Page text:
Outside the U.S., Europe faces a series of elections in 2017 which create uncertainty. These include French Presidential elections in May and German parliamentary elections in late September. In addition, the U.K. is likely to declare Article 50 to be in effect by the end of March, which would begin the process for Britain to negotiate its departure from the European Union. These developments seem to be reflective of populism in Europe which is likely to pressure governments to depart from the austerity in fiscal policy that has prevailed for several years. Japan is also undertaking aggressive action to escape from its multi-decade stagnation. The weakness in the yen which has developed in recent months should assist in this endeavor. China is continuing to pursue policies which shift the economy toward domestic consumption. All-in-all, global economic growth seems likely to gradually accelerate in 2017, led by the U.S.
As active managers, we have the flexibility to take advantage of the stock market volatility which will inevitably accompany the economic uncertainties.
Our current equity strategy is to remain overweight in sectors that are beneficiaries of faster economic growth and an accompanying acceleration of inflation and rise in global interest rates. We also favor sectors that benefit from corporate tax reform and less stringent regulation, including:
The perception that economic growth is accelerating and an accompanying increase of inflationary expectations led to an across-the-board rise in interest rates climaxed by a Federal Reserve Open Market Committee increase in short term interest rates in December. Yields on two year Treasuries rose from 0.8% to 1.2% during the fourth quarter while the yield on ten year Treasuries increased from 1.6% to 2.5%. This yield increase in the ten-year Treasury represented an 8% drop in value for the quarter as compared with a decrease of 0.8% in the value of the two year Treasury over the same time period. The yields on German and Japanese bonds rose into positive territory of 0.2% on ten year German bonds and 0.1% on ten year Japanese bonds by the end of the fourth quarter of 2016.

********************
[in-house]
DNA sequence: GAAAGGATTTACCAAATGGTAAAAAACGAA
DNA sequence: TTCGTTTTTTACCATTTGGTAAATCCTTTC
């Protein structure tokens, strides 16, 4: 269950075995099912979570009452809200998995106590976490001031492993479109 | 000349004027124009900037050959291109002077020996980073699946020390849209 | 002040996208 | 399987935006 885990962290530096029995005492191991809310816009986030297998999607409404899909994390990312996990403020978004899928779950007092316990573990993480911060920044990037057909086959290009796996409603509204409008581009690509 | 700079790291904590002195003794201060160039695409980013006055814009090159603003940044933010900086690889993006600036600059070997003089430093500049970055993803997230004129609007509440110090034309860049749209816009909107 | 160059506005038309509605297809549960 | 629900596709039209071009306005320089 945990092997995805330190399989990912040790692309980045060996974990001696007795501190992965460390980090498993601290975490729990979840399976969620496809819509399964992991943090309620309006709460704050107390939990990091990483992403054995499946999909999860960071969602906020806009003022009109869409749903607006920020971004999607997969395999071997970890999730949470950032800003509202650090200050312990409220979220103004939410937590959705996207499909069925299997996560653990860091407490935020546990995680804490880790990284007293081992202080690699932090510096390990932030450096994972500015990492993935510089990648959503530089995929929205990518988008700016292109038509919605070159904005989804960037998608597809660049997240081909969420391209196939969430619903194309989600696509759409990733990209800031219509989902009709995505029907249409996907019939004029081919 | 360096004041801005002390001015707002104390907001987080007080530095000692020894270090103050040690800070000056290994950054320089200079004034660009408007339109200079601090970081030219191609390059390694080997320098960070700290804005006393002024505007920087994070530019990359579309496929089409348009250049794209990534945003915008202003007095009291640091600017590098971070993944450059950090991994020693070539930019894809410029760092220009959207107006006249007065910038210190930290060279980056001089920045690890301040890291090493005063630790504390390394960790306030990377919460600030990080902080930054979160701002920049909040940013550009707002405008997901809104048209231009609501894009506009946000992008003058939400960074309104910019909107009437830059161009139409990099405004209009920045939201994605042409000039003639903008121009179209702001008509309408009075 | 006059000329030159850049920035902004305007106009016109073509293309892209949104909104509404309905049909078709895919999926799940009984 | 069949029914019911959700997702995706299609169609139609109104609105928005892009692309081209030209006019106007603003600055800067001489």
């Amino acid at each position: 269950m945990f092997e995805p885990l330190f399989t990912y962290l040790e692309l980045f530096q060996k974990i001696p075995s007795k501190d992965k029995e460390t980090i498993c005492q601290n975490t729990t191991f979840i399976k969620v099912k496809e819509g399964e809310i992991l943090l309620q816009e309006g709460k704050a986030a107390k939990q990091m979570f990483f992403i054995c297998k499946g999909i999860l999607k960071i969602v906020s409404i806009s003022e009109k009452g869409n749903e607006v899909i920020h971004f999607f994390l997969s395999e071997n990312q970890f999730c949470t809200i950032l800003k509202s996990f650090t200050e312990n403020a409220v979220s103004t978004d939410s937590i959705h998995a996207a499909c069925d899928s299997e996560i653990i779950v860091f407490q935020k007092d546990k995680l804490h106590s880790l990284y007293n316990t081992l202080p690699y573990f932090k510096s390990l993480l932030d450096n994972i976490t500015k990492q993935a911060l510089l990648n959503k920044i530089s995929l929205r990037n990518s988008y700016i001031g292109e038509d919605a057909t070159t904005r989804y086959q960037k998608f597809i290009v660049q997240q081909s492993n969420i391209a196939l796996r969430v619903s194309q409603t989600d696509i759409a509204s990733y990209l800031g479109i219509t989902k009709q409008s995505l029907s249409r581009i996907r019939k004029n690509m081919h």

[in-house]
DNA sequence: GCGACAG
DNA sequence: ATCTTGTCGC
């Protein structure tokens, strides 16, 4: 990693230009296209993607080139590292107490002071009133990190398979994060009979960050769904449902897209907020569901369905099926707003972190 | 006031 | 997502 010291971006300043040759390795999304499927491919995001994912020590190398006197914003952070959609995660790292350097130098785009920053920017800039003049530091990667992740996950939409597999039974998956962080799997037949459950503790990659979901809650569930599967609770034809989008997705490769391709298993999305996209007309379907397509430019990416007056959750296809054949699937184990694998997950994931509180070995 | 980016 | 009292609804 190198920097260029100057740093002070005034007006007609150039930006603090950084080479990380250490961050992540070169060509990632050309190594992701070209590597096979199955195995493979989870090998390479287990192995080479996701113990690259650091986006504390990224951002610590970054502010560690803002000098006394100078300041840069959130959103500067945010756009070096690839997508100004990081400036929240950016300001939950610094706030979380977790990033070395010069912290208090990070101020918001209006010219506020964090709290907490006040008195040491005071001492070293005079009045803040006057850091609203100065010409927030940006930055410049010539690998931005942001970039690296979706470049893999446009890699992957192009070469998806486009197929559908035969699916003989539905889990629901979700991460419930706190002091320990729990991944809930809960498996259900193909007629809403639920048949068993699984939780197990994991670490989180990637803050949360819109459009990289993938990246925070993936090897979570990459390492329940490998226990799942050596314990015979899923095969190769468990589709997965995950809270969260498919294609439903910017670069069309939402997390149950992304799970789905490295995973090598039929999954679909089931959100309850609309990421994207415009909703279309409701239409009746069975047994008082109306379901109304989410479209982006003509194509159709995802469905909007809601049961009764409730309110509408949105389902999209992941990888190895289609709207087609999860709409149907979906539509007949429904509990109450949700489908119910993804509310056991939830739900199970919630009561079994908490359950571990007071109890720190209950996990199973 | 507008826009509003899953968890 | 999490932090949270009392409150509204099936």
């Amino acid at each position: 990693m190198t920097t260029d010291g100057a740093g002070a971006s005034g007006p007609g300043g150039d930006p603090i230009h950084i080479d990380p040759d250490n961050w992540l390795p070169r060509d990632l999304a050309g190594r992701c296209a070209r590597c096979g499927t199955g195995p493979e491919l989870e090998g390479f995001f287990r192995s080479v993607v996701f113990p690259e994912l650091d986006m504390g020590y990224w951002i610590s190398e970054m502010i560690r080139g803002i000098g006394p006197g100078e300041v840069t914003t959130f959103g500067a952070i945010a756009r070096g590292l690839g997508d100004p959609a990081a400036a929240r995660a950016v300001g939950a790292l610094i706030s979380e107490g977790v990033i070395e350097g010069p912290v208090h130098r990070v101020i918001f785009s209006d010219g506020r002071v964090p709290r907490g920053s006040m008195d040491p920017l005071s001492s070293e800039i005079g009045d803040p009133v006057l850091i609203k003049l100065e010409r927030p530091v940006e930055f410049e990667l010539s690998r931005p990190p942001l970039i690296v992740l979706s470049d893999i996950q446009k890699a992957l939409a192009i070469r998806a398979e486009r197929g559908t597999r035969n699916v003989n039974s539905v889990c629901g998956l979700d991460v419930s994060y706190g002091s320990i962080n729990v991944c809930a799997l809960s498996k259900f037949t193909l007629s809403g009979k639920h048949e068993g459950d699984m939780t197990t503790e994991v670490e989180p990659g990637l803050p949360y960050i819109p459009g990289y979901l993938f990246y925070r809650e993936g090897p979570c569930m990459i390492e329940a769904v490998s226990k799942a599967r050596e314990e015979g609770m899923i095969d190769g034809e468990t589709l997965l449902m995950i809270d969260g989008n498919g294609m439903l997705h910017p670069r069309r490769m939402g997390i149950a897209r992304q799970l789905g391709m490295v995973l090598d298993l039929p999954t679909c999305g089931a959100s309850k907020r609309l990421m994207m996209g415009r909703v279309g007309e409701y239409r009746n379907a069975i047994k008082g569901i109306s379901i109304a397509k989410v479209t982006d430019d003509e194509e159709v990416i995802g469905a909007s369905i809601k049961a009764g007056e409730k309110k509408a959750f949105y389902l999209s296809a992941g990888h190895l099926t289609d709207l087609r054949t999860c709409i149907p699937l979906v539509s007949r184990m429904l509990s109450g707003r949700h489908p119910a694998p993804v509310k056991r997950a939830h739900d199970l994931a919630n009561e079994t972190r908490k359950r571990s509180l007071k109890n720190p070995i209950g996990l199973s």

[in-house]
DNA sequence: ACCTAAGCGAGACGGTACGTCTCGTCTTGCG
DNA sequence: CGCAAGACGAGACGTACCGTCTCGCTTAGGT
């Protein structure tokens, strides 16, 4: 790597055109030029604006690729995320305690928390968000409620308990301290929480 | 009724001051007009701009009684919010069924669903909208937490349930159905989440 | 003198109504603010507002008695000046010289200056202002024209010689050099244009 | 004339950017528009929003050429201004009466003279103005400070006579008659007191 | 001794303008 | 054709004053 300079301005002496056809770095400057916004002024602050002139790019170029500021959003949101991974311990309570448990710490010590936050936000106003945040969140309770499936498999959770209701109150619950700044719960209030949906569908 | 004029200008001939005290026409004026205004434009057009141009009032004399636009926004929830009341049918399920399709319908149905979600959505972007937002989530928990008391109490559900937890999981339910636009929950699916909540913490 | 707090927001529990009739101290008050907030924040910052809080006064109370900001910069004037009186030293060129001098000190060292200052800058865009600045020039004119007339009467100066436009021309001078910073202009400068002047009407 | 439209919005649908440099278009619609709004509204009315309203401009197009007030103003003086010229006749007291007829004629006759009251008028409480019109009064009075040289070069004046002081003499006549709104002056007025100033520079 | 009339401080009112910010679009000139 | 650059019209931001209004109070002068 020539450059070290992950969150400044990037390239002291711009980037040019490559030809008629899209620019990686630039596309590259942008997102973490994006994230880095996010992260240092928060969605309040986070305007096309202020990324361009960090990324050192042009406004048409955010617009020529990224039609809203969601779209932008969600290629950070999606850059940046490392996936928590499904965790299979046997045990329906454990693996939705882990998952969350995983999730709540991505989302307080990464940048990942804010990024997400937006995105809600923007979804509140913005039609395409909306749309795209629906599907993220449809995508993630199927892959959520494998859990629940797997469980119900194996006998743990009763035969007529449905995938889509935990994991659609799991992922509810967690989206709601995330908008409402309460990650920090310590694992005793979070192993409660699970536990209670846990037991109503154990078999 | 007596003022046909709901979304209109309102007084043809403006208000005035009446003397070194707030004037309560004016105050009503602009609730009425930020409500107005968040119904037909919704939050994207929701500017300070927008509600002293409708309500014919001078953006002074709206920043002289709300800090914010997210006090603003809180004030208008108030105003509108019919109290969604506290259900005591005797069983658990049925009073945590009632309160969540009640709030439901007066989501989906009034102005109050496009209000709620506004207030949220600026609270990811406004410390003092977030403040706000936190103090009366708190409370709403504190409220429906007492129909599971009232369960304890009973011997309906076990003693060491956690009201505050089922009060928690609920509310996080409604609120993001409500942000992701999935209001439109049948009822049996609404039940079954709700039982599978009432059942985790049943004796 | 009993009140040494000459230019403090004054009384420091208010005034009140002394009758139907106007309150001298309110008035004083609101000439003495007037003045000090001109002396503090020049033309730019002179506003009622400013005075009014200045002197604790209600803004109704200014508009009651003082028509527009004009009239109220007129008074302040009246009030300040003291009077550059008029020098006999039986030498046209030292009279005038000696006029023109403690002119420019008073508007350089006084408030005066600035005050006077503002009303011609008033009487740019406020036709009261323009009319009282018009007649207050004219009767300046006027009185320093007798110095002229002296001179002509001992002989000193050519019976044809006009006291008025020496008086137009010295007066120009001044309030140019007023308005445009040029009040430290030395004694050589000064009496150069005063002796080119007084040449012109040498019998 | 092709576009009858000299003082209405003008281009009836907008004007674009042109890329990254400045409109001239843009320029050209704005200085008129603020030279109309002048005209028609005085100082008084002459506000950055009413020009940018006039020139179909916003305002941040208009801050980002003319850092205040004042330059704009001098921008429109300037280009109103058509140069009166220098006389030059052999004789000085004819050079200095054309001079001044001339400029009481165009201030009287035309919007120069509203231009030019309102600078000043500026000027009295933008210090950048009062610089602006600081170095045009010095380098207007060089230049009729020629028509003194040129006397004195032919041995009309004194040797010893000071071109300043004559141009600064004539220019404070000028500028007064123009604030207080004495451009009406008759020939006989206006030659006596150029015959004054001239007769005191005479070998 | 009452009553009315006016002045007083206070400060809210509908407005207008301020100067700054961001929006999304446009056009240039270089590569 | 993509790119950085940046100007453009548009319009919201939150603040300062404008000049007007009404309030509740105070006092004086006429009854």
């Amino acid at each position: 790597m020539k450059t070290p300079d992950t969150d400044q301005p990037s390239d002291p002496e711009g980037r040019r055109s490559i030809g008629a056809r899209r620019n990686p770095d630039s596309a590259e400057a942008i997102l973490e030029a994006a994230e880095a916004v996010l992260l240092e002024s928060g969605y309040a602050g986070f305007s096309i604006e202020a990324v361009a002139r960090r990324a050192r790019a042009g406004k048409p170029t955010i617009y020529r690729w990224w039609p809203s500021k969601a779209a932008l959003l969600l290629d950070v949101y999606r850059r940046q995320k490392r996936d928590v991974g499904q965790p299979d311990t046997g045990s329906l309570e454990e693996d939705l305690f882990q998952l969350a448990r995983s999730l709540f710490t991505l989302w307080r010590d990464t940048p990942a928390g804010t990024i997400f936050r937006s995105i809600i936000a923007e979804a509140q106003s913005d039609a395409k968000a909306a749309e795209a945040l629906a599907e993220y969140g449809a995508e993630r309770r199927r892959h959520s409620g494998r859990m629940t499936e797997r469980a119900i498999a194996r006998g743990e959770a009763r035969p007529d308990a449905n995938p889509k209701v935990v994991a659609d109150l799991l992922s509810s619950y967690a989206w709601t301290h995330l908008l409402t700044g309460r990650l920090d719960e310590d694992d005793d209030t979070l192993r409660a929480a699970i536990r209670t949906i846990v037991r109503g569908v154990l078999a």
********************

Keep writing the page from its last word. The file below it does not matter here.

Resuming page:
Our current expectation is for interest rates to continue in an uptrend during 2017, led by further increases in short term rates by the FOMC. The extent of these increases will depend on the pace of U.S. economic growth, further tightening of the U.S. labor market and evidence of acceleration of inflation. With this outlook in mind we are adhering to our strategy of maintaining shorter than average maturities in our taxable and tax exempt fixed income portfolios. In taxable portfolios our focus in new purchases is on corporates which present attractive reward/risk characteristics.
Princeton Global Asset Management LLC
This report is for informational purposes only, and contains data based on information Princeton Global Asset Management (PGAM) believed to be accurate. However, PGAM cannot assure the accuracy of the data. Past performance is not a guarantee of future results. Portfolio holdings and characteristics are subject to change. The information in this report should not be considered a recommendation to purchase or sell any particular security. It should not be assumed that any of these securities transactions or holdings that may be cited were or will prove to be profitable, or that the investment recommendations or decisions we make in the future will be profitable or will equal the investment performance of securities cited.